If you are experiencing recurring thrush then it is recommended that you see your GP. They’ll be able to determine the cause and help you with treatments. For recurring thrush many over the counter treatments are not suitable, especially if you have had an episode of thrush within the past six months.

Each time you have thrush you’ll need to use antifungal medicine. These can be bought over the counter in your local pharmacy or some supermarkets, if you have been diagnosed with thrush before and recognise the symptoms. Treatments for thrush includes tablets that you swallow, creams that you apply to stop itching or tablets (pessaries) that you place inside your vagina, from brands like Canesten.

Many of these treatments should help to relieve symptoms within one week. Your GP or a healthcare professional at a sexual health clinic may be able to help find the cause of the thrush you are experiencing.

Can thrush be a sign of stress?

When we’re put under a lot of stress, from work or events going on in our home or social lives, it can affect our bodies and how they work. Stress can make us feel run down and weaken our immune system, making us vulnerable to illnesses such as colds as well as infections such as thrush. When the body’s normal balance is put out of joint, and the good bacteria which keeps any bad bacteria in check is weakened, infections, like thrush can occur.

How do you stop recurring thrush?

There are lifestyle and hygiene changes that you can make to lower your risk of developing thrush, as well as keeping you in good health. Making sure that you eat a varied and balance diet will help to support your immune system keeping you feeling good and able to fight off infection. If you have diabetes it is important that you properly manage your condition, making sure that your blood sugar levels are steady as this will help to stop you from getting thrush.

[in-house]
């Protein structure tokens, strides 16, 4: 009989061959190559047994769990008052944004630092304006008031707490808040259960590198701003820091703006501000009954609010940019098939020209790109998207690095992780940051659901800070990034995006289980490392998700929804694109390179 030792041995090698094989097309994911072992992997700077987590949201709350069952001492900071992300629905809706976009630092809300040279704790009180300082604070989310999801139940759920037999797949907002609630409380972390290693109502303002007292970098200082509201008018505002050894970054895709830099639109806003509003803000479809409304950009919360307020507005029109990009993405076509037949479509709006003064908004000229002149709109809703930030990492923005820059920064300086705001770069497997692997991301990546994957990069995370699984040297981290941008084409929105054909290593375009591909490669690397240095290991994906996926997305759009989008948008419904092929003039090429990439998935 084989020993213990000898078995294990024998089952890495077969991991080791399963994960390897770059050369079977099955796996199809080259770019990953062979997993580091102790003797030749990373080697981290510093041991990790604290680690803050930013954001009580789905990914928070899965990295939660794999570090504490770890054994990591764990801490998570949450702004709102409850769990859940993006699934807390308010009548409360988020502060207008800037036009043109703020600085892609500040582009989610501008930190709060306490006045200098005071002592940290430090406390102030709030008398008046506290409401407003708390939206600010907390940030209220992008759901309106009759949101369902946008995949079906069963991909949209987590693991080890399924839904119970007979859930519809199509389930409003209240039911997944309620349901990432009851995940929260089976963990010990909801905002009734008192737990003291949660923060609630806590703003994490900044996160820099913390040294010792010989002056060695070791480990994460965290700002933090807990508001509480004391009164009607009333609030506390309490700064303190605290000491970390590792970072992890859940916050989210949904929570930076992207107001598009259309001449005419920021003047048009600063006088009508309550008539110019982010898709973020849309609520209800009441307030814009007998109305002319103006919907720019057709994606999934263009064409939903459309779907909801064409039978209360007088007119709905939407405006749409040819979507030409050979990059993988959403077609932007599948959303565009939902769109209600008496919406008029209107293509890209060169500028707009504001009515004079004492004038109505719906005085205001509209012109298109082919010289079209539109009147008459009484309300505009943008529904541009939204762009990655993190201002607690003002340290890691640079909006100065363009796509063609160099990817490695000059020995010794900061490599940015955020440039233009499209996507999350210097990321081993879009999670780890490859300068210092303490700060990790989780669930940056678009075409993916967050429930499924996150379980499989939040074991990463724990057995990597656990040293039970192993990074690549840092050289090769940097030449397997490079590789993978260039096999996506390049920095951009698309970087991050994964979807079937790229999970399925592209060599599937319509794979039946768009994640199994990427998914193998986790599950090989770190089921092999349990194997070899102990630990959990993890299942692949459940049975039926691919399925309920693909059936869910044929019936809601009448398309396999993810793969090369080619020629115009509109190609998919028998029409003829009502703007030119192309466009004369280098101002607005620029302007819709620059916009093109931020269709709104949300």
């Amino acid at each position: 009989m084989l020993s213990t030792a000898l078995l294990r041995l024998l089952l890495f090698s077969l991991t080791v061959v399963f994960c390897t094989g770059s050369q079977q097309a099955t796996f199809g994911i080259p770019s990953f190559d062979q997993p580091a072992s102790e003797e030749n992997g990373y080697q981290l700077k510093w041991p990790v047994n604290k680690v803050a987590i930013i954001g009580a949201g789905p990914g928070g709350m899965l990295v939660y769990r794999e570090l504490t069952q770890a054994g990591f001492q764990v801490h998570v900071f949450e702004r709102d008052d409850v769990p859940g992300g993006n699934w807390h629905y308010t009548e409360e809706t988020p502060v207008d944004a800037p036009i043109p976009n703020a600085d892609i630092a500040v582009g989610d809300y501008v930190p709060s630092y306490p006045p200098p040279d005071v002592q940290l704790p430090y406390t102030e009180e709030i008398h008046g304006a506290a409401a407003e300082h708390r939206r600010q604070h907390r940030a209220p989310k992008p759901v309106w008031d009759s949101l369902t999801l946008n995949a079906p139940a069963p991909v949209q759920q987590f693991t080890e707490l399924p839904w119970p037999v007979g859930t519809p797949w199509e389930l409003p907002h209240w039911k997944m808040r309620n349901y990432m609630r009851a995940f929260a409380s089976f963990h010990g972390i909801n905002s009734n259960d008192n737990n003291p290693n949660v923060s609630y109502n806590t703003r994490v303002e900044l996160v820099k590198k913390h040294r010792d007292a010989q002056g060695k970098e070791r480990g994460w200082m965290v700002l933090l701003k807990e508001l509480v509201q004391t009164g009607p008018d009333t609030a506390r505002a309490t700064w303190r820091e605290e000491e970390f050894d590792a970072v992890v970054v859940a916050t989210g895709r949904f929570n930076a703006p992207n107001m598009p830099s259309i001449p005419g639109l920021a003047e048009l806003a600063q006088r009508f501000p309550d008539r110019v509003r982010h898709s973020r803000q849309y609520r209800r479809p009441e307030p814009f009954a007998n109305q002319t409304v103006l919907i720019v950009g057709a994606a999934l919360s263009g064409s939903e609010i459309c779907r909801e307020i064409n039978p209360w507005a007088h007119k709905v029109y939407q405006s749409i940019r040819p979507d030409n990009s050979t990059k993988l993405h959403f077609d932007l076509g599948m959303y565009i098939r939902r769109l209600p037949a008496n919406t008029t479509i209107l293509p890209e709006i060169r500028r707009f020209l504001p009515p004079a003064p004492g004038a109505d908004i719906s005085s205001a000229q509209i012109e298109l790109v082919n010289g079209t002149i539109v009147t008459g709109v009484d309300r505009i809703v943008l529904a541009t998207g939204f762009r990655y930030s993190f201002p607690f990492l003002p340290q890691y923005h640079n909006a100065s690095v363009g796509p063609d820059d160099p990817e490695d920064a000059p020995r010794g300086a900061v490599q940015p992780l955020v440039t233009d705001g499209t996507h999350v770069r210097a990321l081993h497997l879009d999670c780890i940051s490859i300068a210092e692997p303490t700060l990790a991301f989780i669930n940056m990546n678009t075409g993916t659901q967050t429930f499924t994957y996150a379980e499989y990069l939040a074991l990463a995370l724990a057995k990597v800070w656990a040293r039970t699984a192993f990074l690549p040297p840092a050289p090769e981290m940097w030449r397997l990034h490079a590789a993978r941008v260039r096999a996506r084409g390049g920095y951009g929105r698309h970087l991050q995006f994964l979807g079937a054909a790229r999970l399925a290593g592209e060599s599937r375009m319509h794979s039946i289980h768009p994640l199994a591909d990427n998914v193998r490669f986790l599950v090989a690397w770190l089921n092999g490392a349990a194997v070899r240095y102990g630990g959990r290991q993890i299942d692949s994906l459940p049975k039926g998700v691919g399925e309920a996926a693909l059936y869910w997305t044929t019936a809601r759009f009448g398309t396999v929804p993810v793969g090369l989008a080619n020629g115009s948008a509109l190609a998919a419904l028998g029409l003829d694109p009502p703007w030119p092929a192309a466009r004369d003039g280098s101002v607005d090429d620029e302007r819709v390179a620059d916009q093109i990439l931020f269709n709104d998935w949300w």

Other precautions you can take against thrush include:

  • Washing your underwear in gentle and fragrance free detergent
  • Having showers rather than baths
  • Washing your genitals with unperfumed soaps
  • Making sure to dry your genitals properly after washing, especially the foreskin of your penis
  • Wearing cotton underwear
  • Avoid wearing tights or tight jeans
  • Not using douches or deodorants on your genitals

I've had thrush once, can I get it again?

Yes, if you have had thrush in the past and have had treatment to clear the infection this does make you immune to thrush. In order words you can get thrush multiple times.

How do you know if you have thrush?

The yeast infection thrush has recognisable symptoms such as red and irritated skin, as well as itching and vaginal discharge. Find out more in our thrush symptoms guide.

Who can get thrush?

Both men and women can experience the yeast infection known as thrush. Commonly the infection affects women more than it does men, however it causes similar symptoms in both sexes.

Can I get thrush treatment on prescription?

Yes, thrush treatment is available from your local pharmacy and on prescription from your GP. Some forms of thrush treatment may only be available on prescription, this includes higher strength varieties, but your GP will be able to tell you which is right for you. If you have a repeat NHS prescription you can get your medication delivered to your door for free with Echo by LloydsPharmacy. With simple in-app ordering and reminders to re-order, our prescription delivery service couldn’t be easier.